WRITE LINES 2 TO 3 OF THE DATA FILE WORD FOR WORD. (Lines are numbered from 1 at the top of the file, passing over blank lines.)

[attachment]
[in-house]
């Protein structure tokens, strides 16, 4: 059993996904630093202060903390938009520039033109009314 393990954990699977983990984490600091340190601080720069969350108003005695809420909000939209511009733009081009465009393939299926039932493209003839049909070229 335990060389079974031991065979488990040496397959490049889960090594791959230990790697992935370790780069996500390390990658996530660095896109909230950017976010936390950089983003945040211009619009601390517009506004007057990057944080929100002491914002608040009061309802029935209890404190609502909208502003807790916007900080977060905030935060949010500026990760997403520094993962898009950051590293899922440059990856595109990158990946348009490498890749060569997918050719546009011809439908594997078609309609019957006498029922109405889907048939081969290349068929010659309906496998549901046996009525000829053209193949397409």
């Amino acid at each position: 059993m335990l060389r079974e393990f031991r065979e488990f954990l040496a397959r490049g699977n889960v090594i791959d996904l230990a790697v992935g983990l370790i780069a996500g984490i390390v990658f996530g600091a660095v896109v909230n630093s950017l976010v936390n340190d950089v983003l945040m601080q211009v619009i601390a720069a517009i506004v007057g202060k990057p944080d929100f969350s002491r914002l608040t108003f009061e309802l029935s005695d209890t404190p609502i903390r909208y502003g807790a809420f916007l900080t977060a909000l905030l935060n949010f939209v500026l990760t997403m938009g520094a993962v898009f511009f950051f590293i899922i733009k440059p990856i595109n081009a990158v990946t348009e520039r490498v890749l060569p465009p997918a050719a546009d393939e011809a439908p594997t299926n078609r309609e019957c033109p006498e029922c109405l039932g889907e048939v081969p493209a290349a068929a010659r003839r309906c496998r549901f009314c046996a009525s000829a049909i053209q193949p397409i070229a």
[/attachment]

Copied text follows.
């Protein structure tokens, strides 16, 4: 059993996904630093202060903390938009520039033109009314 393990954990699977983990984490600091340190601080720069969350108003005695809420909000939209511009733009081009465009393939299926039932493209003839049909070229 335990060389079974031991065979488990040496397959490049889960090594791959230990790697992935370790780069996500390390990658996530660095896109909230950017976010936390950089983003945040211009619009601390517009506004007057990057944080929100002491914002608040009061309802029935209890404190609502909208502003807790916007900080977060905030935060949010500026990760997403520094993962898009950051590293899922440059990856595109990158990946348009490498890749060569997918050719546009011809439908594997078609309609019957006498029922109405889907048939081969290349068929010659309906496998549901046996009525000829053209193949397409």
């Amino acid at each position: 059993m335990l060389r079974e393990f031991r065979e488990f954990l040496a397959r490049g699977n889960v090594i791959d996904l230990a790697v992935g983990l370790i780069a996500g984490i390390v990658f996530g600091a660095v896109v909230n630093s950017l976010v936390n340190d950089v983003l945040m601080q211009v619009i601390a720069a517009i506004v007057g202060k990057p944080d929100f969350s002491r914002l608040t108003f009061e309802l029935s005695d209890t404190p609502i903390r909208y502003g807790a809420f916007l900080t977060a909000l905030l935060n949010f939209v500026l990760t997403m938009g520094a993962v898009f511009f950051f590293i899922i733009k440059p990856i595109n081009a990158v990946t348009e520039r490498v890749l060569p465009p997918a050719a546009d393939e011809a439908p594997t299926n078609r309609e019957c033109p006498e029922c109405l039932g889907e048939v081969p493209a290349a068929a010659r003839r309906c496998r549901f009314c046996a009525s000829a049909i053209q193949p397409i070229a």